BANGKOK — Kanattsanan “Mukk” Dokput was 27 when he sank the first needle full of black market testosterone into his thigh.

He chose a dose recommended by veterans of DIY hormone therapy. The needle was too short to reach muscle; his entire thigh swelled painfully.

That first injection came after a nine-year obsession sparked by a documentary on sex reassignment surgery. “This is what I’m gonna do,” he told himself when the program ended.

Mukk’s mom was the first to learn of his plan. “Couldn’t you just be a tomboy?” she asked, using the Thai label for women who adopt a masculine appearance.

Khaosod English contributed this piece as part of Impact Journalism Day

Yes, Mukk replied,“But I won’t be happy for the rest of my life.” Mukk, now 32, was born female but showed masculine tendencies from an early age. His mother had to chase him around their home to slip on the skirt worn by girls in kindergarten. He cried all day until he could take it off.

Many more injections would follow. For the first year, Mukk struggled with the mechanics of getting male hormones into his body. By the second, third and fourth, he’d become an expert. But at times his self-administered treatment left him light-headed, among other side effects. Late last year, he began suffering chronic fatigue.

Kanattsanan ‘Mukk’ Dokput, seated at middle, at the Tangerine Health Community Center in Bangkok.
Kanattsanan ‘Mukk’ Dokput, seated at middle, at the Tangerine Health Community Center in Bangkok.

While the world is just catching up to Thailand’s awareness of the full spectrum of gender and sexual identity, the attention here and elsewhere remains fixed on transgender women.

There’s a broad base of knowledge and community supporting transwomen, who in Thailand often begin hormone treatment at the onset of puberty. There’s little available for transmen, who retain all the medical needs of women and put their health in jeopardy by going it alone to realize their full identity.

That changed late last year with the opening of the first transgender health clinic in Thailand and all of Asia. At the Tangerine Health Community Center, Mukk learned from a doctor his liver was ravaged from years of overdosing on testosterone, with levels twice that occurring naturally in men.

Tangerine offers full services for transgender clients including psycho-social counseling, vaccines, hormone treatment, pap smears and STD tests.

As Mukk learned, hormone overdoses are common among transmen, who sometimes overdo it out of a desire for “manliness.”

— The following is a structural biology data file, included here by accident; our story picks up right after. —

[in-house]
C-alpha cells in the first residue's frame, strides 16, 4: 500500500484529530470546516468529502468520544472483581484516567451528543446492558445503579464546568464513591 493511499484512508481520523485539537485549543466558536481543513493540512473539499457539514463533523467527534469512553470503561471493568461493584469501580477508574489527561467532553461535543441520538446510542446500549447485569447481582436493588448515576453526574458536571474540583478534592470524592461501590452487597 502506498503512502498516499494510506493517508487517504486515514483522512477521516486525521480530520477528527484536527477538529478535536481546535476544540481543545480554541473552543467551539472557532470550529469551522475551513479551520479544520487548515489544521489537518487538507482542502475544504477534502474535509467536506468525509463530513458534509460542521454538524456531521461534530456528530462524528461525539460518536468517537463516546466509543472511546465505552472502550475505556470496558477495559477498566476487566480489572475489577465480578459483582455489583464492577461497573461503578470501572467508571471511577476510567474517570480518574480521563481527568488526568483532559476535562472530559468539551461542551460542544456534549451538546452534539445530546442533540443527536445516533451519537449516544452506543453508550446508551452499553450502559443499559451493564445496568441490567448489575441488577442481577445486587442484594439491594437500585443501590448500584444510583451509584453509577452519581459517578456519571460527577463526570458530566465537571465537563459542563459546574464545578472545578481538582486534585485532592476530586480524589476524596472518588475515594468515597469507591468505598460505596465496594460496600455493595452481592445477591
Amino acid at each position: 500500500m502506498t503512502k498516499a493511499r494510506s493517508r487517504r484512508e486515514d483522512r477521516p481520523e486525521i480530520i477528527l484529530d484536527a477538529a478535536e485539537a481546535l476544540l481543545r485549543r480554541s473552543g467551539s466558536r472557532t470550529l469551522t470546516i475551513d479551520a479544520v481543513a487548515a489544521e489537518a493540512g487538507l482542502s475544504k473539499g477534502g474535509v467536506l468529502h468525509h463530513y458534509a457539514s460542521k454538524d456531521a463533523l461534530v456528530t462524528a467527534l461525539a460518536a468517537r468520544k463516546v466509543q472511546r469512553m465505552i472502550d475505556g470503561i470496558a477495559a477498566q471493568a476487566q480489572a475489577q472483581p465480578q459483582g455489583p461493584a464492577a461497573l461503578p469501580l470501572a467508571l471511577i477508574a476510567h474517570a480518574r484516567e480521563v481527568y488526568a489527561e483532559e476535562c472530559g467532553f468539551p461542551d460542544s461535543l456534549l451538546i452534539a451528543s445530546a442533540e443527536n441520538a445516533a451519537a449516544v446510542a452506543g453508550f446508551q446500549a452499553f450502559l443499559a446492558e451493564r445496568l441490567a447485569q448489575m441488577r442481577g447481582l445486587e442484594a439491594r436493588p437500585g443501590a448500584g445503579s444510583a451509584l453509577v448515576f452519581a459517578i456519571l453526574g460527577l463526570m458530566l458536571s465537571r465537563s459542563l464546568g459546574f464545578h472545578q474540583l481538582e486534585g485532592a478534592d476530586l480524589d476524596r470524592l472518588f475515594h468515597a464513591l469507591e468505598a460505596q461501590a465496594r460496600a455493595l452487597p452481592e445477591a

“Testosterone administration has been spread word of mouth from one transman to another. There have been a lot of hormone overdoses, which can cause liver function problems, high levels of blood fat and diabetes in the long term,” Nittaya said.


The clinic’s head doctor said they were unaware of the demand for services from transgender men until they opened to find female-to-male transsexuals at the front of the line.

“We didn’t expect we’d have this many transmen coming to us,” said Nittaya Phanuphak Pungpapong, who also heads AIDS prevention efforts for the Thai Red Cross Society.  “This shows they couldn’t find any service like this before, as if they had been waiting for this to happen for a long time.”

 

Escalating Needs

The first patient diagnosed with HIV/AIDS in Thailand was reported in 1985. By 1999, HIV/AIDS had become the leading cause of death in men 24-44, according to USAID.

Though HIV prevalence and AIDS-related deaths fell sharply over the past decade, HIV infections are still mostly found among men who have sex with men, male sex workers and transgender women.

Tangerine Clinic is located in the Thai Red Cross’ Anonymous Clinic, the first such in Asia. It resulted from the natural progression of services and resulted from discussion between Thai Red Cross and its partners, who came up with an idea of promoting safe hormonal therapy instead of just shouting out for everyone to take HIV tests.

While hospitals offering sex reassignment surgery are easy to find, Nittaya said most don’t provide the follow-up care available at Tangerine, such as hormone therapy, hormone-balance tests, blood tests and pap smears.

Although Thailand is somewhat tolerant of its identity diversity, that’s not to say attitudes are progressive. As anywhere, the transgender population suffers discrimination, bullying and abuse.

This carries over into essential, professional services.

“In Thailand, transgender people have limited access to healthcare services because they have had unpleasant experiences with stigma and discrimination,” Nittaya said. “Therefore, we want to be a transgender-friendly clinic to eliminate stigmatization and discrimination towards trans people.”